Archive for the ‘Worm Farms’ Category

The worm farm

December 18, 2014

My worm farm used to live on the south side of the house tucked in behind the water tank, where it was never in direct sun.

After a summer’s day some years ago when the temperature went over 40 C, I discovered all the worms had died. Even though they were in shade, the ambient temperature was apparently just too high. So I installed them under the house where the temperature is lower and doesn’t fluctuate so wildly. It was a good move as 40+ temperatures seem to be the norm in summer now.

There are two worm farms under the house now, both the round, plastic, commercial variety :


I leave the taps permanently open and the worm juice drips into ice-cream containers. The bucket with the sieve on top is to sieve out any drowned worms or other debris. The worm juice is transferred to a 50 litre plastic drum for storage :


I use it diluted about 50/50, mainly to water seedlings but will occasionally add a jugful to a wicking box.

The worms work in conjunction with the composting toilet. Each month a bin from the toilet (which has already been sitting in the system composting for 6 months), gets emptied into a compost bay down the back, a tray of worm castings plus worms gets tipped on top and the whole lot is covered in mulched bracken and kept moist. Even though the stuff from the composting toilet is unrecognisable by this stage, the worms go through it and produce a beautiful friable compost.

A worm farm is an essential part of an organic food garden.

My compost system

December 3, 2012

It seems to be working pretty well now (at least there’s some ‘system’ to it), so I thought I’d share.

It consists of three bins formed from steel mesh panels (90 cm x 70 cm), which I bought at Bunnings (for overseas readers that’s our big-box hardware store). They come in sets of four and were about $25 when I bought them. They’re a lot cheaper and easier than making bins out of timber if you don’t have access to second-hand timber. They come with little corkscrews which you wind around, top and bottom to hold the panels together. I’ve put stakes at each corner as well:

There’s also a compost tumbler…..:

…..and a couple of worm farms under the house, where it’s cool and dark. They get all the kitchen scraps.

…..and also under the house, the composting toilet. Information and photos here.

In the first bin I put the stuff from the composting toilet. For a detailed description of how it works go here.

Every 6 weeks or so, a bin of composted material comes out of the toilet and goes into the left-hand bin of the three. To that I add a tray of worms and worm castings from the worm farm and cover the lot with mulched bracken.  The worms love it and by the time they’ve finished with it, it’s nice and friable with no smell or hint of its origins. I let it sit there for another few months until I’m ready to use it. By that time there might be 3 or 4 month’s worth of toilet compost ready to go.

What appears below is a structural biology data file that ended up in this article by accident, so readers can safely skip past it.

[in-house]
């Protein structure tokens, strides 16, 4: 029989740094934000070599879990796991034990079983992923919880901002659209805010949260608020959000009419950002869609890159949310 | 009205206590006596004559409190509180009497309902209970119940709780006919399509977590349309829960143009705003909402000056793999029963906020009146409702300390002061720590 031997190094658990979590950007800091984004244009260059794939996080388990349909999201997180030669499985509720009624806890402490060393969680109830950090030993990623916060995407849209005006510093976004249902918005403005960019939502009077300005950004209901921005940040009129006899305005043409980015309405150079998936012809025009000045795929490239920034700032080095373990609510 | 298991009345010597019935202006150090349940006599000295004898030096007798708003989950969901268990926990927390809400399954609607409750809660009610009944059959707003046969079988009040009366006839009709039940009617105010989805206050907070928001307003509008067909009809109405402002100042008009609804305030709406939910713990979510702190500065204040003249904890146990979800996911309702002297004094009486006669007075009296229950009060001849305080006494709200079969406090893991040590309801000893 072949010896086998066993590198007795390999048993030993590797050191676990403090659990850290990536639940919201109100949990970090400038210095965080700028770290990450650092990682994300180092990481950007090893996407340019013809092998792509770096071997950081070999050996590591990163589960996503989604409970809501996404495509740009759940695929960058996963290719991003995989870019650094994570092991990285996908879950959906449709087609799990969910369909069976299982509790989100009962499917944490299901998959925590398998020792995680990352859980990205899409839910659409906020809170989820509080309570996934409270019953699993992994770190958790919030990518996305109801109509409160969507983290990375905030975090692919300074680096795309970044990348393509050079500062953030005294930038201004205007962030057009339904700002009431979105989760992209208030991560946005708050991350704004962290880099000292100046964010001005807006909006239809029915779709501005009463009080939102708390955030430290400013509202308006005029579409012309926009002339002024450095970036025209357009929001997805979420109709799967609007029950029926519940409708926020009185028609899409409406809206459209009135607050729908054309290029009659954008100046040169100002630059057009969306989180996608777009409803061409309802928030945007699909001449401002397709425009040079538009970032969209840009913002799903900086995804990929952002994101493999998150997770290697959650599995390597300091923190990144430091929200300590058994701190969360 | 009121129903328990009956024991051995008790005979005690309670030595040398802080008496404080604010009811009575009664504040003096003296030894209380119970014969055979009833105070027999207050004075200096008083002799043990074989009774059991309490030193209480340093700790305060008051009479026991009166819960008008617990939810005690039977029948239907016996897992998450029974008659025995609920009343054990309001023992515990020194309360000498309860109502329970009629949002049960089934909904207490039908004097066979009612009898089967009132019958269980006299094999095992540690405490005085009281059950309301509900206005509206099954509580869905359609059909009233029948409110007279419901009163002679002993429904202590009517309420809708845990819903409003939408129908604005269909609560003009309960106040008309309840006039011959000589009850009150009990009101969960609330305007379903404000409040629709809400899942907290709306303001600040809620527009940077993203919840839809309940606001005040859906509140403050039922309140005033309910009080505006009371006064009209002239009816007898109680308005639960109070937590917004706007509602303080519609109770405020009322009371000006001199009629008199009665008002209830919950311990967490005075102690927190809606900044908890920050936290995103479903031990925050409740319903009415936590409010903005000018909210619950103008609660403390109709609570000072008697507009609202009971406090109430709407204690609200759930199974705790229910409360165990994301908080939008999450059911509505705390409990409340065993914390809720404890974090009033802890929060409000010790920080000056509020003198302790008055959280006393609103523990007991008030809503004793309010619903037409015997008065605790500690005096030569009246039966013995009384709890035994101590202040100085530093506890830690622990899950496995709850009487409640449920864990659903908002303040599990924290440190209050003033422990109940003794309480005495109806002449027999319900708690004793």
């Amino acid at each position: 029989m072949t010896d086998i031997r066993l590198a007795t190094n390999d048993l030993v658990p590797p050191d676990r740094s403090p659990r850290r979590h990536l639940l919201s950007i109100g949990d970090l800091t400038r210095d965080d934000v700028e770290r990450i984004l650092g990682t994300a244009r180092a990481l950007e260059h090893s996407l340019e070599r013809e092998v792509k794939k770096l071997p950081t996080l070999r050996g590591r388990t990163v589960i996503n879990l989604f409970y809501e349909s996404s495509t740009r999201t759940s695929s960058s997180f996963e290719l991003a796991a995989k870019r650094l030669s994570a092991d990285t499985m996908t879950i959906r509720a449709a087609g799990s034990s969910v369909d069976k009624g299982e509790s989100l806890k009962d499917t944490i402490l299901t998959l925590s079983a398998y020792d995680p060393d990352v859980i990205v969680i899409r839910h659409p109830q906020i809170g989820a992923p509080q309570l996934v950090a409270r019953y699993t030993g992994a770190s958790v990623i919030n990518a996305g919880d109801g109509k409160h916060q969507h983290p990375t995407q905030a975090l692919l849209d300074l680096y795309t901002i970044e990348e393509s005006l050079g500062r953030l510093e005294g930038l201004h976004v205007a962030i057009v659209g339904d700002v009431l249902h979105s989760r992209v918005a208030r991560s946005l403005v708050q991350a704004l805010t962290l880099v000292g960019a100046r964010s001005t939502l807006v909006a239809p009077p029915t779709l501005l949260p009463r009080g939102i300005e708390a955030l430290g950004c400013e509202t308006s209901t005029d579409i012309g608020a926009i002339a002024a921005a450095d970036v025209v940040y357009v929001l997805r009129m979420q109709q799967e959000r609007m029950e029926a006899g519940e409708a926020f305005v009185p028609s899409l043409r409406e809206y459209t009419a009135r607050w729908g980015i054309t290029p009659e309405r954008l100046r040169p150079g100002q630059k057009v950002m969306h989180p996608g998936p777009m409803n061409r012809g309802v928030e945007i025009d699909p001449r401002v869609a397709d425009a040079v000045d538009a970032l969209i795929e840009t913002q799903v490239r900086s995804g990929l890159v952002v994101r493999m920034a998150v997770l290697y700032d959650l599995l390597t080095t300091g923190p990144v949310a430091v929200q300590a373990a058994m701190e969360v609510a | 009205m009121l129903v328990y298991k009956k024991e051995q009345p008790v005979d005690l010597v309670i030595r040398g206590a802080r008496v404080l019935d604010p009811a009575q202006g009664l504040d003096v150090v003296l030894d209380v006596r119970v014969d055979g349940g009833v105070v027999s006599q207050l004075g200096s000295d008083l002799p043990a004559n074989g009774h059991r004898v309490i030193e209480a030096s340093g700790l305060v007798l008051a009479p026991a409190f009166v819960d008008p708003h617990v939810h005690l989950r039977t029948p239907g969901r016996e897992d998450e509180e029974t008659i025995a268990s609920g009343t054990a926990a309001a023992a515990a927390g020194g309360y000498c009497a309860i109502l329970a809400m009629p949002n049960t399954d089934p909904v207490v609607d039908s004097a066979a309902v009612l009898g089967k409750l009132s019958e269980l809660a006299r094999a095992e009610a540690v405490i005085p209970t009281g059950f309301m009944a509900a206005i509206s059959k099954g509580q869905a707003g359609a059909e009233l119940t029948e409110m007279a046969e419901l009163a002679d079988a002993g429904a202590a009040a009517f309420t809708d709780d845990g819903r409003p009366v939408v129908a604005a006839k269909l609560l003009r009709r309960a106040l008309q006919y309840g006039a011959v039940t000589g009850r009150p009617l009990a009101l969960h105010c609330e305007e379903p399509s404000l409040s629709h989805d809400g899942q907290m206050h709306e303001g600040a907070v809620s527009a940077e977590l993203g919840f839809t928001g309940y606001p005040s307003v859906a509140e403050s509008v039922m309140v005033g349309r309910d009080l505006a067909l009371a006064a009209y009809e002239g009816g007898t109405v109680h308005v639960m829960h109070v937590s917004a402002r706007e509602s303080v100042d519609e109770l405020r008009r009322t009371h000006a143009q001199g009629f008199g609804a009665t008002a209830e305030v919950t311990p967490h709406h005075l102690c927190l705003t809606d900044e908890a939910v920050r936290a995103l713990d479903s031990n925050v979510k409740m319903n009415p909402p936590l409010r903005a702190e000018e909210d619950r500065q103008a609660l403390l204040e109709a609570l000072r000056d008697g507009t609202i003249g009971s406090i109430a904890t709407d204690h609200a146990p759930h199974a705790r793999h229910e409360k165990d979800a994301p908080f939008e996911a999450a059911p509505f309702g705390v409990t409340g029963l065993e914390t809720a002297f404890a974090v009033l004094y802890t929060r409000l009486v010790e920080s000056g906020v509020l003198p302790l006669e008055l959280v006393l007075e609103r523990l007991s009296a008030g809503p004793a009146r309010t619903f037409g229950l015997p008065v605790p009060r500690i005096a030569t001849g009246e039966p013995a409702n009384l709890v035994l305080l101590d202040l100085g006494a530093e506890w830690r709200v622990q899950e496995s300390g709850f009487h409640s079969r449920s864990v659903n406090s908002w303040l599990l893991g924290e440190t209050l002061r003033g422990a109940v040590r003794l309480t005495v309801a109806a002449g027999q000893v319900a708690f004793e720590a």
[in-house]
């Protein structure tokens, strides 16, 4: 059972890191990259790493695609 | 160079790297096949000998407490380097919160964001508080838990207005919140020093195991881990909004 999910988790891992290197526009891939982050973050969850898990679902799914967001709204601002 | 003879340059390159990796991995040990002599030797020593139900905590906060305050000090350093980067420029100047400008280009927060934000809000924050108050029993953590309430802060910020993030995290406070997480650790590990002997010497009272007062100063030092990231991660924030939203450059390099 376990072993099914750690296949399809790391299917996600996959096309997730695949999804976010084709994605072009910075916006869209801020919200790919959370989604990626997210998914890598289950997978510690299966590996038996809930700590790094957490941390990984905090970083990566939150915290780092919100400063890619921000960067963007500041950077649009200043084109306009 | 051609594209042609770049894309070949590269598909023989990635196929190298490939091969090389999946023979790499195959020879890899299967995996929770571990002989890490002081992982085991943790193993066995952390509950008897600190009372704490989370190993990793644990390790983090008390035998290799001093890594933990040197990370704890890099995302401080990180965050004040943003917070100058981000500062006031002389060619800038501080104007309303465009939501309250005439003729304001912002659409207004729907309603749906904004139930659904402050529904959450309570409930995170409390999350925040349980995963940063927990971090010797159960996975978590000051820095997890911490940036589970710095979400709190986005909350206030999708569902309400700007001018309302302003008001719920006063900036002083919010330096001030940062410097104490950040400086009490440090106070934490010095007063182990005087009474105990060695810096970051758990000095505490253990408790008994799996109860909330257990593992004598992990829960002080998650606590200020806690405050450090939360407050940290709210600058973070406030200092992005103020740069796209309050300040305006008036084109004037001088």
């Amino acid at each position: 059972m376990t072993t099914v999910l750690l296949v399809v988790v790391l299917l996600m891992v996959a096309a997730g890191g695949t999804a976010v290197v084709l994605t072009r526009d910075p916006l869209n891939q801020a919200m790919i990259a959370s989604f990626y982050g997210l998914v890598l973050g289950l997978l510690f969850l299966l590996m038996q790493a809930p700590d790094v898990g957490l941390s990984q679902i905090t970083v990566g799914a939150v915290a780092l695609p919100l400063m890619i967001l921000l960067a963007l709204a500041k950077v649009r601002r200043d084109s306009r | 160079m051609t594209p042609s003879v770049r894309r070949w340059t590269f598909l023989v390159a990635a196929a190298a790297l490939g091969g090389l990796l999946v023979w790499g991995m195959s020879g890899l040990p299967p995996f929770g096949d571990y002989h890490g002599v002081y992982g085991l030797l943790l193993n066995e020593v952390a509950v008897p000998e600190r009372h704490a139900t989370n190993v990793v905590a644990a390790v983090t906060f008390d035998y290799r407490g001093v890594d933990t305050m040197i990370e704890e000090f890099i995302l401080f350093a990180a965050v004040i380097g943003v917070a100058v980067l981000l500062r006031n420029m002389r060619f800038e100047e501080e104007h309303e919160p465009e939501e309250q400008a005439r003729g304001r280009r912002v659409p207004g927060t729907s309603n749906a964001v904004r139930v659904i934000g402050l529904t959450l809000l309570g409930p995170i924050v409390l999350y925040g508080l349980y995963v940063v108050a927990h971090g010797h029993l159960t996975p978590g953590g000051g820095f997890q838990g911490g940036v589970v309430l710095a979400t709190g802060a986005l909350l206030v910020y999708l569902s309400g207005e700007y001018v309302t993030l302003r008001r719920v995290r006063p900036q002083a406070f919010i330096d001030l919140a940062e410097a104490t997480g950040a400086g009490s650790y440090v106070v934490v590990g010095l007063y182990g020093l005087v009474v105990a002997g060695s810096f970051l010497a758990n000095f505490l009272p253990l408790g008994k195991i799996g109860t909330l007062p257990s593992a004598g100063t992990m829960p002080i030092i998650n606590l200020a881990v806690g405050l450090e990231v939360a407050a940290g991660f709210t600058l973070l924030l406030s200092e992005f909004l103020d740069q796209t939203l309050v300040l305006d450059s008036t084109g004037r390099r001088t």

The second compost bin takes the stuff from the compost tumbler. That consists of lawn clippings from a friend’s garden and the chook poo collected every couple of days from under the night roosts in the coop. All that gets tumbled until it’s too full and heavy to turn and then it’s into the second bin, again with a tray of worms from the worm farm.

The third compost bin takes all the rest of the garden greenery—weeds (no seeds) mulched prunings and bracken and…..more worms.

All three bins are kept moist and covered with plastic sheets, to prevent drying out in summer and leaching of nutrients by rain. If it looks like they’re getting too dry in summer, I give them a spray with the hose.

The compost is used to top up wicking tubs and boxes and the wire rings in the food forest where I grow more annual vegies. I can’t get enough of it. If I had more I’d use it under the fruit trees as well. I’d love to be able to make the cubic metre hot compost heap as it’s taught in permaculture, but I simply can’t amass enough materials all at once.

I make liquid fertiliser in 60 litre plastic rubbish bins by soaking weeds, comfrey, yarrow and anything else green until it rots down. There’s also a supply of worm ‘wee’ from the two worm farms and any excess liquid which is run off from the composting toilet. It’s all working pretty well and I don’t think I’ll ever need to buy bags of manure again. In effect, all the nutrients produced by the system are being continuously recycled through the system.

Worms + chooks = bigger eggs

August 29, 2012

More protein means bigger eggs.

And this was discovered by a Year 5 student.

Only problem is…my chooks don’t like worms!


Worm Farms

May 11, 2009

Here’s a very good article on worm farms from the Aussies Living Simply website.